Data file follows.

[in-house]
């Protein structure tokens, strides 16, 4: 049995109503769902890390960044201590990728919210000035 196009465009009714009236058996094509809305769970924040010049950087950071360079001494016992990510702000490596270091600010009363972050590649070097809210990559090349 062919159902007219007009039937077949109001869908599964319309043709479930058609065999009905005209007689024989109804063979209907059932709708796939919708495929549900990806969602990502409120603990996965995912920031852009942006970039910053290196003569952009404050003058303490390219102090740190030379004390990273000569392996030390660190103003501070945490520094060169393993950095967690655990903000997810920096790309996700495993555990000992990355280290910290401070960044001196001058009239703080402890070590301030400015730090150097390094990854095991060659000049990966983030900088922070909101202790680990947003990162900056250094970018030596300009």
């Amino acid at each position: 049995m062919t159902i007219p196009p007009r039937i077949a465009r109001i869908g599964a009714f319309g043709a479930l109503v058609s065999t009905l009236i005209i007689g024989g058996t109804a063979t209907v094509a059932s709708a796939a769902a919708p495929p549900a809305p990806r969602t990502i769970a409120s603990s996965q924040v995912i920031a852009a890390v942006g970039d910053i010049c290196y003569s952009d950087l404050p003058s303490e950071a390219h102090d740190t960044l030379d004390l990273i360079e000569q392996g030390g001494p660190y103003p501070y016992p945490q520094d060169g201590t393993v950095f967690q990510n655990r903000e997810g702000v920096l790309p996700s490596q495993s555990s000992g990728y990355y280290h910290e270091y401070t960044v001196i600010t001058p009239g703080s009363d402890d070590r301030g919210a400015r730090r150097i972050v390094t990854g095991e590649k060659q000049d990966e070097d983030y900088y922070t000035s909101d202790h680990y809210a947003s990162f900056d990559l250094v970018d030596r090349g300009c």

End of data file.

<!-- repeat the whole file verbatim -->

[in-house]
């Protein structure tokens, strides 16, 4: 049995109503769902890390960044201590990728919210000035 196009465009009714009236058996094509809305769970924040010049950087950071360079001494016992990510702000490596270091600010009363972050590649070097809210990559090349 062919159902007219007009039937077949109001869908599964319309043709479930058609065999009905005209007689024989109804063979209907059932709708796939919708495929549900990806969602990502409120603990996965995912920031852009942006970039910053290196003569952009404050003058303490390219102090740190030379004390990273000569392996030390660190103003501070945490520094060169393993950095967690655990903000997810920096790309996700495993555990000992990355280290910290401070960044001196001058009239703080402890070590301030400015730090150097390094990854095991060659000049990966983030900088922070909101202790680990947003990162900056250094970018030596300009």
């Amino acid at each position: 049995m062919t159902i007219p196009p007009r039937i077949a465009r109001i869908g599964a009714f319309g043709a479930l109503v058609s065999t009905l009236i005209i007689g024989g058996t109804a063979t209907v094509a059932s709708a796939a769902a919708p495929p549900a809305p990806r969602t990502i769970a409120s603990s996965q924040v995912i920031a852009a890390v942006g970039d910053i010049c290196y003569s952009d950087l404050p003058s303490e950071a390219h102090d740190t960044l030379d004390l990273i360079e000569q392996g030390g001494p660190y103003p501070y016992p945490q520094d060169g201590t393993v950095f967690q990510n655990r903000e997810g702000v920096l790309p996700s490596q495993s555990s000992g990728y990355y280290h910290e270091y401070t960044v001196i600010t001058p009239g703080s009363d402890d070590r301030g919210a400015r730090r150097i972050v390094t990854g095991e590649k060659q000049d990966e070097d983030y900088y922070t000035s909101d202790h680990y809210a947003s990162f900056d990559l250094v970018d030596r090349g300009c």